There is something special about any camera when you know that it represents the pinnacle of a given manufacturer’s efforts. The GS-1 is the last SLR ever made by Zenza Bronica. It is was released in 1982, shoots a 6×7 frame (or smaller depending on the film back) and there were never any upgrades to this model. It’s the biggest of the three lens shutter Bronicas (ETR, SQ, GS-1) The lenses were so good that after this PG Zenzanon line was released Bronica decided to upgrade all of their lenses for the other two cameras as well, using the same technology. The GS-1 is superior in terms of design, quality of the lenses and smoothness of function. Even though it is a 6×7 the body is relatively compact and light since they used more plastic than the other models. But there is nothing flimsy about this body at all. It’s as solid of a chunk of camera as you could ever want. There is a full line of accessories, including a rotating view finder that makes portrait orientation much easier. It was also the only 6×7 camera to offer ttl flash with the dedicated flash gun. Lenses are fairly easy to find, although the 80/3.5 is rather rare.
This camera is most likely to get compared with the Mamiya RB and RZ lines because they are similar in design; i.e. modular SLR with a native 6×7 format. There aren’t too many other cameras like that. They also employ lens shutters. But the focusing mechanism is quite different. While the Mamiya 6×7 cameras use bellows and focus like a large format field camera, the GS-1 has the more conventional focus ring on the lens. And while all three systems control aperture from a ring on the lens, the GS-1 is the only one that controls shutter speed from the camera body and not the lens. The huge advantage of the Mamiya cameras is the signature feature, the rotating film back. Unfortunately, the GS-1 (like almost every other camera in the world) requires you to rotate the entire camera to change orientation. The GS-1 is like the RZ and unlike the RB in that it is electronic, thus requiring a battery. While the Mamiya cameras are primarily designed for studio work, the GS-1 is probably more versatile. It is small and light enough to go on the road and be hand held. It is great for weddings, on and off the tripod. The GS-1 is a well designed, and well executed tool that can meet the needs of a wide variety of photographers.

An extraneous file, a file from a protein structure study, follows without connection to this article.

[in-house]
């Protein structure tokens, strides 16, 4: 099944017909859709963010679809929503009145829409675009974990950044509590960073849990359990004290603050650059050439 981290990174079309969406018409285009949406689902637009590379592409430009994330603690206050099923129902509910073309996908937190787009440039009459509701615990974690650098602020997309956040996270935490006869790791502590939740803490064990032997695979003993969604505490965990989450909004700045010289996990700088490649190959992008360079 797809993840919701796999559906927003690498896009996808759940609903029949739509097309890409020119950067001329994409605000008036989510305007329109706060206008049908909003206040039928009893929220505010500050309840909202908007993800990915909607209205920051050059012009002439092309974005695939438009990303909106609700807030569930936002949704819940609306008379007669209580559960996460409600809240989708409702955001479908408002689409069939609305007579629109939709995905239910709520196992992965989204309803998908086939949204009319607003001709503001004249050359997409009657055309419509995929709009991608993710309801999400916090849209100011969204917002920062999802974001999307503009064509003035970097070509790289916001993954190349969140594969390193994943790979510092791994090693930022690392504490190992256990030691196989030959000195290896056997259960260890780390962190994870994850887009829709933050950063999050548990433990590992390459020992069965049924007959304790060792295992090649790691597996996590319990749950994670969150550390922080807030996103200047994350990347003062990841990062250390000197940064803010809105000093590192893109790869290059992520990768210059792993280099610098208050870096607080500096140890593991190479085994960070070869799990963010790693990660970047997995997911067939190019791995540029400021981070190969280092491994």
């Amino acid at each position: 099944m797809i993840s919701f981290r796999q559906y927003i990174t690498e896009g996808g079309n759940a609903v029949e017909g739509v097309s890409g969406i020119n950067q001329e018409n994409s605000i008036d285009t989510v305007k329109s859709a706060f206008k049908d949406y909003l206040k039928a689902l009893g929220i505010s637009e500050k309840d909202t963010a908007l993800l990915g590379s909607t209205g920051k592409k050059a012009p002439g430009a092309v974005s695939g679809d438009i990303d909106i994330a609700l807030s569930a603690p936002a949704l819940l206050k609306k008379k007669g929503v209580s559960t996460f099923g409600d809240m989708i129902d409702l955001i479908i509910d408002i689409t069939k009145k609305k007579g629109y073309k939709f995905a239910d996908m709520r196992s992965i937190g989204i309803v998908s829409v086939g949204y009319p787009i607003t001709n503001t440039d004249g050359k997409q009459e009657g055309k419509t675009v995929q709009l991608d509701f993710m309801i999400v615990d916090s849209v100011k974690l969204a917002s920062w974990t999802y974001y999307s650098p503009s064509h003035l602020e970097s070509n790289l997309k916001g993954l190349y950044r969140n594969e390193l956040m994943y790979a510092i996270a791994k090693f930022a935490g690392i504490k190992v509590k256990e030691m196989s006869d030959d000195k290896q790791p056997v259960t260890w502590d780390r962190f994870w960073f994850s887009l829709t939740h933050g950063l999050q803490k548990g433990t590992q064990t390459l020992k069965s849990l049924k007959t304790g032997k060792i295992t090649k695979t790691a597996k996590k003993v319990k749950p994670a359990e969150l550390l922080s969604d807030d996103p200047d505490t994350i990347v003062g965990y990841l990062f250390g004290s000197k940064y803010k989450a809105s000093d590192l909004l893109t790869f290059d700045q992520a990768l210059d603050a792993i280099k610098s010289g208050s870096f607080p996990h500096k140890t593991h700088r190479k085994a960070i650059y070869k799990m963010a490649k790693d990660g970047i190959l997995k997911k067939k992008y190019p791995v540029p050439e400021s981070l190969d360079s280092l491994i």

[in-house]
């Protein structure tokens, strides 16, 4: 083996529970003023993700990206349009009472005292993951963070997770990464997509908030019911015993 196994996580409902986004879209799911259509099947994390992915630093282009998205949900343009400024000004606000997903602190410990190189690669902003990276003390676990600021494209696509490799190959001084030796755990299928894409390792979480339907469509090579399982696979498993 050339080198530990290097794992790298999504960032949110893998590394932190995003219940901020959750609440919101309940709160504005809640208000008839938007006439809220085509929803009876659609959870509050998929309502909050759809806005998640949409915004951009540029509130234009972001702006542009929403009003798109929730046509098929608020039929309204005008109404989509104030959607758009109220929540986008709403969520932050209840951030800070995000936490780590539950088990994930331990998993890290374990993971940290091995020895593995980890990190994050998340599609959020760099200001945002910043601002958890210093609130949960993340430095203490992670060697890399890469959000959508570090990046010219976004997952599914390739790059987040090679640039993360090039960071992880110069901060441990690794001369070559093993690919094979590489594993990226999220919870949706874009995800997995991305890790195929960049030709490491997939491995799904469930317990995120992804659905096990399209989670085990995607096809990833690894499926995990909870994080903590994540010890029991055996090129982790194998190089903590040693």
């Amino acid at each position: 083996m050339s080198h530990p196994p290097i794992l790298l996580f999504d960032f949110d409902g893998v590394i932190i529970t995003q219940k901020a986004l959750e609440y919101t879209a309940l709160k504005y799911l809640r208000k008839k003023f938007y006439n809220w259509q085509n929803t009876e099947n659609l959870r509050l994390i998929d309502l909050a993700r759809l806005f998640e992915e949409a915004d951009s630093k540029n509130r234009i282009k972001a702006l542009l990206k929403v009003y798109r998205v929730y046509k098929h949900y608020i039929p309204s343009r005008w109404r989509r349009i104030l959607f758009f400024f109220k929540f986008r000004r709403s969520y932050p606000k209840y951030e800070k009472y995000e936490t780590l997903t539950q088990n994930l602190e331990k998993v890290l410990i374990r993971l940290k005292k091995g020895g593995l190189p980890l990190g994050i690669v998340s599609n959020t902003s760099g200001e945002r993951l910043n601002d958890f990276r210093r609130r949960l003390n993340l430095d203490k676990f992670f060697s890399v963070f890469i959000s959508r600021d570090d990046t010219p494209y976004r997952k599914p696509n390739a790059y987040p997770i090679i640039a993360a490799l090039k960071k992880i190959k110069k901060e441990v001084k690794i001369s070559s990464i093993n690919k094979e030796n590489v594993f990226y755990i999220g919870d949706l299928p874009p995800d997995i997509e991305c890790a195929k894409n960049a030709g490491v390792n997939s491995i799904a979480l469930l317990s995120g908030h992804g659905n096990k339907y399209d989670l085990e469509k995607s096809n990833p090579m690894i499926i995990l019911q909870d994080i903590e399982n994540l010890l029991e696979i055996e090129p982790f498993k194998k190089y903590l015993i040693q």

The more I use this camera the happier I am. When it comes to handheld 6×7 SLR, it’s a clear winner! Here are some of the results.